Quote:

sometimes people don't know exactly what they want until they are in the middle of the situation, and sometimes situations change and dealing with those changes can be a challenge.
Exactly.

Sometimes you need to try it all out before knowing it's what you don't want.

Ceoli 03-04-2010 09:22 PM

Yeah, one nice thing about life is that every relationship that "fails" or breaks down or hurts us also gives us many more tools for being able to create the right relationship from the experience of it.

rolypoly 03-05-2010 07:56 PM

Quote:

Originally Posted by Ceoli (Post 23486)
Yeah, one nice thing about life is that every relationship that "fails" or breaks down or hurts us also gives us many more tools for being able to create the right relationship from the experience of it.

Then I should be an expert by now!!! LOL!!!

thunkybunny 03-14-2010 11:18 AM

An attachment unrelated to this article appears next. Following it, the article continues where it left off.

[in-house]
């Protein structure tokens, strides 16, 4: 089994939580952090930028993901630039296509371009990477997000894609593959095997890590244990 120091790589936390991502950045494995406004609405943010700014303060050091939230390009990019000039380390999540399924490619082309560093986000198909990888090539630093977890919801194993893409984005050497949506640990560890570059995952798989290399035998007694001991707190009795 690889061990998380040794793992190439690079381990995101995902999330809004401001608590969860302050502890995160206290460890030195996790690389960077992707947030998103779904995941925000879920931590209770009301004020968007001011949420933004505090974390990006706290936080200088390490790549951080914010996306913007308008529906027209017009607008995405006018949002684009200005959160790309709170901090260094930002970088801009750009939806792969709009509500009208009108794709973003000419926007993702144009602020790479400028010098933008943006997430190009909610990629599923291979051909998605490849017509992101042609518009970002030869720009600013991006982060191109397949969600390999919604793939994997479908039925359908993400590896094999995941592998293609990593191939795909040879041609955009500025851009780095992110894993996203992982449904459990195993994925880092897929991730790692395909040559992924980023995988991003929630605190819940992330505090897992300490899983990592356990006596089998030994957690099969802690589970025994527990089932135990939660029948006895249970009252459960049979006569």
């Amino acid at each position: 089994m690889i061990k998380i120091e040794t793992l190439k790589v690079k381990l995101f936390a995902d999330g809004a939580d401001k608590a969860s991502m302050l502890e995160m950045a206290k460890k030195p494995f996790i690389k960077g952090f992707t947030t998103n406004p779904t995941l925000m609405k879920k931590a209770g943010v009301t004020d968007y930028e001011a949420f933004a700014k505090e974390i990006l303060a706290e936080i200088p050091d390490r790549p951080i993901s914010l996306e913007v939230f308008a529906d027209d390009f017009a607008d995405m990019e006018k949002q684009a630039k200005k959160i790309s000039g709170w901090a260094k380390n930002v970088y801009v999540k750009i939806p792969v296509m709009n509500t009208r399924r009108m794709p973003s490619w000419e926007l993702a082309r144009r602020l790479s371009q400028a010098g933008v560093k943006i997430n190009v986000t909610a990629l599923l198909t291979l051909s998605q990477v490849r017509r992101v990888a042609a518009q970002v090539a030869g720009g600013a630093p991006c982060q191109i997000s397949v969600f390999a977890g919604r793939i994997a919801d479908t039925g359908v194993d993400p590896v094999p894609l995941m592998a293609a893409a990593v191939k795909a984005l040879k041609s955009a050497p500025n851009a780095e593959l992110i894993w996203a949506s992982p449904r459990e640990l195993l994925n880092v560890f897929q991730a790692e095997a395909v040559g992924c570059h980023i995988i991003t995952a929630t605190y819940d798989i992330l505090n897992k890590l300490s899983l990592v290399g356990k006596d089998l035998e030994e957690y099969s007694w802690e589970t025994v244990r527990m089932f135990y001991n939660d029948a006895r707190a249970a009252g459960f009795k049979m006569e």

I'm working on a paper re: poly 'Vee' relationships, informed by my own bad experience and the bad experiences of many other 'secondaries' plus existing literature. From what I can gather, a lot of the problems tend to begin looooooong before joining an existing relationship so there often isn't much that a secondary can do to improve the situation beyond acting as a strong and assertive advocate for the quality of relationships -- much like other areas of life. The secondary is a tough and lonely role because there are few social/cultural protections for the secondary partner. A funny thing is that the basic needs of secondary relationships are the same as the basic needs of primary relationships, but people's egos and insecurities often cloud their abilities to understand that. The partners to the established relationship really have to participate actively in helping the secondary feel a sense of belonging. It helps for a secondary partner to have a good network of other family/friends to balance out connections. On the plus side, there are fewer barriers to a secondary partner leaving a dysfunctional relationship. Painful as that may be, it is sometimes the best option when the secondary does not have a willing PARTNER in the relationship.